Urban water
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Urban Water. Extraction Groundwater Decreased infiltration Surface water Water rights Distribution Treatment Filtering Biological agents Sludge disposal Reuse Use of grey water. Drought. Lack of significant rainfall Due to less precipitation Years Impacts Crops and livestock

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Urban Water

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Urban water

Urban Water

  • Extraction

    • Groundwater

      • Decreased infiltration

    • Surface water

      • Water rights

  • Distribution

  • Treatment

    • Filtering

    • Biological agents

    • Sludge disposal

    • Reuse

    • Use of grey water


Drought

Drought

  • Lack of significant rainfall

    • Due to less precipitation

    • Years

  • Impacts

    • Crops and livestock

    • Groundwater

    • Increased desertification

    • Economy

  • Locations

    • Sahara

    • Australia

    • U.S. (2012, 1920s, 1988)


Fire triangles

Fire Triangles

  • Fuel – Heat – Oxygen

  • Fire Behavior

    • Topography

    • Weather

    • Fuels


Fire types

Fire Types

  • Crown

  • Surface

  • Ground

  • Spotting

  • Backfire

  • Blow-up

    • Firestorm

  • Prescribed

  • Natural

  • Human-caused


Fire suppression

Fire Suppression

  • Firelines

  • Backfires

  • Water drop

  • Fire retardants

    • Colored dye

    • Chemicals

    • Clay


Firefighting jobs

Firefighting Jobs

  • Mostly seasonal

  • Engine crew

  • Helicopters

    • Transportation

    • Drop water or retardant

    • Mapping technology

  • Hotshots

  • Handcrews

  • Smokejumpers

  • Airplanes

  • Fire lookout

  • Support personnel


Yellowstone fire management history

Yellowstone Fire Management History

  • Early humans

  • European expeditions

  • 1870s – save the forests

    • Suppress all fires

  • Leopold report (1972)

    • Natural fire management

    • Two zones

  • Changed after 1988 fires

    • Education

    • Defensible space


Urban water

  • What are some of the factors that contributed to high fire danger in Yellowstone during 1988?

  • Name some reasons why the lodgepole pine “needs” fire.

  • Since the lodgepole pine is the major tree type found in Yellowstone, could you argue that fire is a natural part of the ecosystem? Why or why not?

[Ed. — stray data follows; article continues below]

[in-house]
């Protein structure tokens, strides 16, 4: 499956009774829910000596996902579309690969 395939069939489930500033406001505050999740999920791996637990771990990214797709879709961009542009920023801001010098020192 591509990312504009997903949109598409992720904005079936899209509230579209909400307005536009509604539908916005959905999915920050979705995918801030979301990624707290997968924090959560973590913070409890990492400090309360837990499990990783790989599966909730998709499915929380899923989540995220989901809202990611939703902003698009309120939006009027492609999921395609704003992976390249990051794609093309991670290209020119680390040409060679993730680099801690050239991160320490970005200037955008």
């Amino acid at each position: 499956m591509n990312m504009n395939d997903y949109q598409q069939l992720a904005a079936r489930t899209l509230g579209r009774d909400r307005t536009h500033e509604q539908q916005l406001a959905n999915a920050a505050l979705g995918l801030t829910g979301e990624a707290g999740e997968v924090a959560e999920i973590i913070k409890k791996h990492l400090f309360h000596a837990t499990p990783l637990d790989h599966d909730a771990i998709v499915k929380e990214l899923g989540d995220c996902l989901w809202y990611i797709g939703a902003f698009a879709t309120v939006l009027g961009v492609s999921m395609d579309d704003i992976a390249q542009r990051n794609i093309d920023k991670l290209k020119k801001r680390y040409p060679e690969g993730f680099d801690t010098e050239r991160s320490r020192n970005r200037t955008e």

• How would Yellowstone Park be different with or without fire?

  • Was Yellowstone Park ruined by fire? Why or why not?

  • What does Yellowstone Park look like when those articles were written?


Daily review 5

Daily Review #5

  • Describe how the U.S.’s fire management plan has changed over the centuries.

  • Define drought, crown fire, prescribed burn, ground fire and back fire.

  • How do humans make drought conditions worse?

  • If you did/do live in a forested area, what would you do to protect your home from wildfires?

End


Bark beetles

Bark Beetles

  • Several different species

    • Mountain pine beetle

    • Douglas-fir beetle

  • Native

  • Life cycle

    • 1 year

    • Larvae feed over the winter

      • Use glycerol


Urban water

  • Types of trees

    • Large diameter damaged trees

    • Infestations = all types

  • Signs

    • Pitch tubes

    • Boring dust

    • Woodpeckers

    • Yellow to red foliage

    • Bluestain wood


Urban water

  • Control

    • Limited effect

    • Woodpeckers

    • Cold temperatures

    • Bark removal

    • No chemicals

    • Burning or burying

  • Prevention

    • Chemicals

    • Pheromones

    • Healthy forests

    • Limit infected products


Average fire year

Average Fire Year

  • 24 lightning caused fires

  • 83% burn less than 1.2 acres

  • 94% burn less than 100 acres

  • Detected at 3:03 pm


1988 fire statistics

1988 Fire Statistics

  • 9 human caused

  • 42 lighting caused

  • 36% of park effected

  • 63% of burned area due to fires started outside park

  • 300 large mammals died

  • $120 million spent fighting

  • 25,000 people involved


Creating the perfect conditions

Creating the “Perfect” Conditions

  • Wet spring

    • Lush understory

  • Rain stopped

    • Lowered moisture content

  • High winds


Urban water

You are interviewing to be the manager of the Lotsatrees National Forest. As part of your interview, the interview committee has asked you to put together a plan to manage this forest. Your plan needs to have 2 parts.

  • A plan to manage the forest on a daily basis (non-fire) conditions.

  • A plan to manage the forest once a fire has broken out. Assume the fire started to the south and wind is pushing it into your district.

    Each part of this plan must have 3 different components. Give a creative presentation to sell your plan and get hired.


Urban water

Based on the plans you heard, select the best plan (you may select your own). In a paragraph, describe which plan you selected and defend why it is the best plan for the Lotsatrees National Forest.


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